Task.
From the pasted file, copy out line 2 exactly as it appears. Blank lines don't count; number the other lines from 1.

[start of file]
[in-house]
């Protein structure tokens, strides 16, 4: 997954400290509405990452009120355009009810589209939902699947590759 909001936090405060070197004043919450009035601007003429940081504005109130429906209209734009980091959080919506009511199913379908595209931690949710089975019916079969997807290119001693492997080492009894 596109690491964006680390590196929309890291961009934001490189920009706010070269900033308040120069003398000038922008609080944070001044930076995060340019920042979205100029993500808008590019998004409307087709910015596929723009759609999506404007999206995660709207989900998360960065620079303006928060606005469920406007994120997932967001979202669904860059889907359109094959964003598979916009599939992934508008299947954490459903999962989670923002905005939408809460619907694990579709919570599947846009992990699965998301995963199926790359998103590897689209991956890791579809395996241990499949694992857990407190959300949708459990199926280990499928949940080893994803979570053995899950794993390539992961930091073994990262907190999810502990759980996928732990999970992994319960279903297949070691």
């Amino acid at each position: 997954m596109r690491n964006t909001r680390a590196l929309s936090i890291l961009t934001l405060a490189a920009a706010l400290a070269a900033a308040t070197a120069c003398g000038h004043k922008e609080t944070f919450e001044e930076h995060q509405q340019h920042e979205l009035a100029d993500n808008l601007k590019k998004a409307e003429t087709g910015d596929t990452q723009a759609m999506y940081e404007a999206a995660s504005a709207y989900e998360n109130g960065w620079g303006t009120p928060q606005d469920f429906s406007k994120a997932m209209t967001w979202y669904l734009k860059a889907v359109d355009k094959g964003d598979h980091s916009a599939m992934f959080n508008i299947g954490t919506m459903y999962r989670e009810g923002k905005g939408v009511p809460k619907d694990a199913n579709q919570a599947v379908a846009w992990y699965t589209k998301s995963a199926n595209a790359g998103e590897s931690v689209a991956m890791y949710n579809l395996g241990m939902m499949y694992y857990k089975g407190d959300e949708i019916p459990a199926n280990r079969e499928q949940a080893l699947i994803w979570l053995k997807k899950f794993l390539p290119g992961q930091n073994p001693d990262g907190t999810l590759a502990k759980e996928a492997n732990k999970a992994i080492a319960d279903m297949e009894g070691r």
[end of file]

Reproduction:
């Protein structure tokens, strides 16, 4: 997954400290509405990452009120355009009810589209939902699947590759 909001936090405060070197004043919450009035601007003429940081504005109130429906209209734009980091959080919506009511199913379908595209931690949710089975019916079969997807290119001693492997080492009894 596109690491964006680390590196929309890291961009934001490189920009706010070269900033308040120069003398000038922008609080944070001044930076995060340019920042979205100029993500808008590019998004409307087709910015596929723009759609999506404007999206995660709207989900998360960065620079303006928060606005469920406007994120997932967001979202669904860059889907359109094959964003598979916009599939992934508008299947954490459903999962989670923002905005939408809460619907694990579709919570599947846009992990699965998301995963199926790359998103590897689209991956890791579809395996241990499949694992857990407190959300949708459990199926280990499928949940080893994803979570053995899950794993390539992961930091073994990262907190999810502990759980996928732990999970992994319960279903297949070691």